VCU Athletics has partnered with SAIL — Student-Athlete Image & Likeness — to help prepare the student-athletes for NIL-related deals. The Atlantic 10 and VCU also partnered with software company INFLCR as well to help increase student-athlete’s access to resources.
“We’re just trying to have them learn as much as they possibly can about their own brand and what their value is, and how to make sure they’re in the best business relationships as well,” said VCU Athletic Director Ed McLaughlin.
McLaughlin added that the department will still be able to use student-athletes on billboards and promotional materials.
Brown-Jones, who was connected to Jacked in the Box by a friend, said the NIL deals will allow him to build his resume, making connections and showing the business side of the 6-foot-8-inch forward.
“You never know what can happen,” Brown-Jones said. “The more relationships you have, the more networks you have … the more opportunities will be presented for you.”
McLaughlin said that the NIL policy will help student-athletes learn how to be a professional athlete or businessperson after graduation.
“I think anything that we do in college, we’re trying to get them ready to be done with us when they graduate,” McLaughlin said. “I really look at NIL as just another way. … They’re going to be able to create value for what they do.”
Though Brown-Jones’ deal is a product deal, he said the company has allowed him to give input on what he thinks should change or improve within the subscription boxes. He added that he speaks to them almost every day, either through the phone, text or on social media.
Student-athletes aren’t the only ones benefiting from the new NIL deals — the companies are too. Junior guard Jarren McAllister partnered with Lifestyle Bands, a wristband company based in Nevada.
Matthew Connors, the owner of Lifestyle Bands, said the company has seen an increase in growth since signing student-athletes to deals.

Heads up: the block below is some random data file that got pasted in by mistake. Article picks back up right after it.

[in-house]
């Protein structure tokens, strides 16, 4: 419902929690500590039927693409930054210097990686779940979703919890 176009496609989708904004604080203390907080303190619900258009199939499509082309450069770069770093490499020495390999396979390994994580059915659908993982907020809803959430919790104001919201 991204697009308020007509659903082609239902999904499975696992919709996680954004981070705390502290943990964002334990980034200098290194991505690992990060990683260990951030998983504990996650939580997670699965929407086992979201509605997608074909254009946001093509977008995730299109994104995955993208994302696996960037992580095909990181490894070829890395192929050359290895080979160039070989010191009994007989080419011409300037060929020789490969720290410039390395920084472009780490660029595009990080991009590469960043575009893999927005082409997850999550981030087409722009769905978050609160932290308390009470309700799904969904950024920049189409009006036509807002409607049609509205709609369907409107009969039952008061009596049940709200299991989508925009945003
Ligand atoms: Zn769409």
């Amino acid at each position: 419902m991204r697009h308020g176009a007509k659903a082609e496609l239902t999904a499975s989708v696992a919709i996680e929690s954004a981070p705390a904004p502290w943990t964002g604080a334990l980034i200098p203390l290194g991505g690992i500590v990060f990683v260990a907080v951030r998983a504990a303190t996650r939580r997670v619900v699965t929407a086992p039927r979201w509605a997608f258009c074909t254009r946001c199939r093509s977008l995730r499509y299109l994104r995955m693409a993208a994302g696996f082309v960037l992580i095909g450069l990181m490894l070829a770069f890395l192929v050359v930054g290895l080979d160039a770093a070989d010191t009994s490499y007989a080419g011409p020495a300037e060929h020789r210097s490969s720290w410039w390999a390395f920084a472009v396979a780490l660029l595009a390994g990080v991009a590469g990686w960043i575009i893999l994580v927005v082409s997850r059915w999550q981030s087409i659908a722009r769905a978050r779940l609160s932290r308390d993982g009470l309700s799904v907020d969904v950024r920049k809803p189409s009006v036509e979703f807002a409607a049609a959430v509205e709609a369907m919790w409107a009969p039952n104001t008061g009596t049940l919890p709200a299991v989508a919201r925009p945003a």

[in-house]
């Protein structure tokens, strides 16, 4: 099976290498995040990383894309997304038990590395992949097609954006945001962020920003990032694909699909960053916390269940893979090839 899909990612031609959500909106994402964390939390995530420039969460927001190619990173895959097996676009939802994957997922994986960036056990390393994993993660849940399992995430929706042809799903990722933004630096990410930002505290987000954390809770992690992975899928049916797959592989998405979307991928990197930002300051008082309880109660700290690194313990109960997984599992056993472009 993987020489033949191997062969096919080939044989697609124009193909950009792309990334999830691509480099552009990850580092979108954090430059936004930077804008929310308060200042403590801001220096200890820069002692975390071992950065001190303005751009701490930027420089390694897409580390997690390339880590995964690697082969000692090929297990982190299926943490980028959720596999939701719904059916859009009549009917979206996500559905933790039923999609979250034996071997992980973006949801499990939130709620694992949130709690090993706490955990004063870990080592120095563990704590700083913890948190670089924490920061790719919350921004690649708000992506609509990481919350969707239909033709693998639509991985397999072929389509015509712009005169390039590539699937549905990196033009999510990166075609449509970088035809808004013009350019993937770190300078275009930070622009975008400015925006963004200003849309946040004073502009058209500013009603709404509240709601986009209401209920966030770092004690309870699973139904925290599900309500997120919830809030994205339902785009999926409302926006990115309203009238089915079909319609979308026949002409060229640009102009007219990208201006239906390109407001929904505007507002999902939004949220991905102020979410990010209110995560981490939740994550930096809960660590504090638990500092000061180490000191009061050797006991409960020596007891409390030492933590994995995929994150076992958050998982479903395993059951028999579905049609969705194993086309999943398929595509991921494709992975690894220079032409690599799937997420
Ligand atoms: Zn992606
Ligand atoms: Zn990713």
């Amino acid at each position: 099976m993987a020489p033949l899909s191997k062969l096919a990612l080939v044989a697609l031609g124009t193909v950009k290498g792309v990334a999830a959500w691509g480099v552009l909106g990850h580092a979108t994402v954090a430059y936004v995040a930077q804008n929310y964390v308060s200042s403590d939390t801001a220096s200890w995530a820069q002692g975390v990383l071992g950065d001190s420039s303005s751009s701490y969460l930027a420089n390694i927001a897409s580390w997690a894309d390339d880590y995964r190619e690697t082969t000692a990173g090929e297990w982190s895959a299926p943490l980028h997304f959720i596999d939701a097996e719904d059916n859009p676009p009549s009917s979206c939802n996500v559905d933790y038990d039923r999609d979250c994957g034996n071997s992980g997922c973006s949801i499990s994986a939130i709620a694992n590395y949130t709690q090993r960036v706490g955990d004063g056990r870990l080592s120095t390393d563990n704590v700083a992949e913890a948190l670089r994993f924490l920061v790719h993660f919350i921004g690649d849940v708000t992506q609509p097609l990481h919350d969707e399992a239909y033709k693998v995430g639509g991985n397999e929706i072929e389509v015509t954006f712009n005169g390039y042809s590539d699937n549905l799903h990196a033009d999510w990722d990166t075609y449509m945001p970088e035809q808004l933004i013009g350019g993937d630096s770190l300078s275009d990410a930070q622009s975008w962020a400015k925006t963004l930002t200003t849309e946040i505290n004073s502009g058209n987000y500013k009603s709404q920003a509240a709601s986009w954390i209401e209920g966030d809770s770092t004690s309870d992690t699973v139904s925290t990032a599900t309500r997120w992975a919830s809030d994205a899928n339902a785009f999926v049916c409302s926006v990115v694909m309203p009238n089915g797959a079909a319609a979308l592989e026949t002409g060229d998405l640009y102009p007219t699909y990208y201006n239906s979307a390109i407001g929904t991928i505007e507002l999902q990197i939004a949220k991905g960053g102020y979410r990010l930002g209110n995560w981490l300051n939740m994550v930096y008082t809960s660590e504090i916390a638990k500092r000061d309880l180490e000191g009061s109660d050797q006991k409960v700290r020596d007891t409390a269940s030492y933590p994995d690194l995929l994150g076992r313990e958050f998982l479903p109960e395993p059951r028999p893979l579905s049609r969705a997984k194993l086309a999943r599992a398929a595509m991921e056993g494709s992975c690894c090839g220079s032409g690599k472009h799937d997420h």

“We’ve seen a pretty drastic increase in revenue since we started that with athletes with the promotional codes,” Connors said. “Brand awareness, revenue, and social media as we’ve been kind of going through the roof since then.”
Lifestyle Bands has two different kinds of NIL deals it’s used thus far: a product deal and a paid partnership. Connors said most of the student-athletes his company works with are on product deals, but they’re given a promotional code and any sale made with the code, the athlete gets 20% commission.
Not all the VCU student-athletes have used the NIL legislation to make money. Sophomore guard Jamir Watkins used it to host a free basketball camp for kids in Trenton, New Jersey — his hometown.
“I really just wanted to do it to give back,” Watkins said. “Where I come from, it’s not really easy. People aren’t motivated by the right things, so I tried to do a free camp to show the kids that there’s different options — there’s another path you can go instead of the wrong path.”
Since the NIL landscape is young, DeLoach believes when the team takes the court at the Stuart C. Siegel Center in November, more partnerships and sponsorship deals will come.
“Once we start playing games and they see me play, it’s going to be a whole different story,” DeLoach said. “Right now, we’re just practicing, but once we start playing in the Siegel Center, it’s definitely going to turn up a notch.”